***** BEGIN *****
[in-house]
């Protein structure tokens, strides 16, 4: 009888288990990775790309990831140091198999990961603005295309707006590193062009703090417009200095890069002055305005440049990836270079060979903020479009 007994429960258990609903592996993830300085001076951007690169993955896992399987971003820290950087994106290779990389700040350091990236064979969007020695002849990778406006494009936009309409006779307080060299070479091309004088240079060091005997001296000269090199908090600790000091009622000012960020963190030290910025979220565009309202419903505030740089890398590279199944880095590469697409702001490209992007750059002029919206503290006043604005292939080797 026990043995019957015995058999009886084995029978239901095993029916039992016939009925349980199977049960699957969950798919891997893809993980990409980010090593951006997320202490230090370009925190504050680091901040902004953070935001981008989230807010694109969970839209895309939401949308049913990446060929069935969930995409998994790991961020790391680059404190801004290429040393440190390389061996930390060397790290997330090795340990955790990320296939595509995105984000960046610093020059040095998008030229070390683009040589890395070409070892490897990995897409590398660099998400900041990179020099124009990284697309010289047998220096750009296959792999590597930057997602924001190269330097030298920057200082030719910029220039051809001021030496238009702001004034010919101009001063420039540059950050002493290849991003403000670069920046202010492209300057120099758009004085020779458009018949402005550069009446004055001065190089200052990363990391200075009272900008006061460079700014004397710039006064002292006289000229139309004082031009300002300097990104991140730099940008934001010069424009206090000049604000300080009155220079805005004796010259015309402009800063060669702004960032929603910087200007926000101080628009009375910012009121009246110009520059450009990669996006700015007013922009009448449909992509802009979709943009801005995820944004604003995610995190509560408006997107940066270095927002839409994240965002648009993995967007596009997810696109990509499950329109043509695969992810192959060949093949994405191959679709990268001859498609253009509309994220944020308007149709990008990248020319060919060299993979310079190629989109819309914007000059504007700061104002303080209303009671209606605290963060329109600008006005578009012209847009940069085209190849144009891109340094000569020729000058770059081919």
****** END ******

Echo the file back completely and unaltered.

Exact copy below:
[in-house]
């Protein structure tokens, strides 16, 4: 009888288990990775790309990831140091198999990961603005295309707006590193062009703090417009200095890069002055305005440049990836270079060979903020479009 007994429960258990609903592996993830300085001076951007690169993955896992399987971003820290950087994106290779990389700040350091990236064979969007020695002849990778406006494009936009309409006779307080060299070479091309004088240079060091005997001296000269090199908090600790000091009622000012960020963190030290910025979220565009309202419903505030740089890398590279199944880095590469697409702001490209992007750059002029919206503290006043604005292939080797 026990043995019957015995058999009886084995029978239901095993029916039992016939009925349980199977049960699957969950798919891997893809993980990409980010090593951006997320202490230090370009925190504050680091901040902004953070935001981008989230807010694109969970839209895309939401949308049913990446060929069935969930995409998994790991961020790391680059404190801004290429040393440190390389061996930390060397790290997330090795340990955790990320296939595509995105984000960046610093020059040095998008030229070390683009040589890395070409070892490897990995897409590398660099998400900041990179020099124009990284697309010289047998220096750009296959792999590597930057997602924001190269330097030298920057200082030719910029220039051809001021030496238009702001004034010919101009001063420039540059950050002493290849991003403000670069920046202010492209300057120099758009004085020779458009018949402005550069009446004055001065190089200052990363990391200075009272900008006061460079700014004397710039006064002292006289000229139309004082031009300002300097990104991140730099940008934001010069424009206090000049604000300080009155220079805005004796010259015309402009800063060669702004960032929603910087200007926000101080628009009375910012009121009246110009520059450009990669996006700015007013922009009448449909992509802009979709943009801005995820944004604003995610995190509560408006997107940066270095927002839409994240965002648009993995967007596009997810696109990509499950329109043509695969992810192959060949093949994405191959679709990268001859498609253009509309994220944020308007149709990008990248020319060919060299993979310079190629989109819309914007000059504007700061104002303080209303009671209606605290963060329109600008006005578009012209847009940069085209190849144009891109340094000569020729000058770059081919």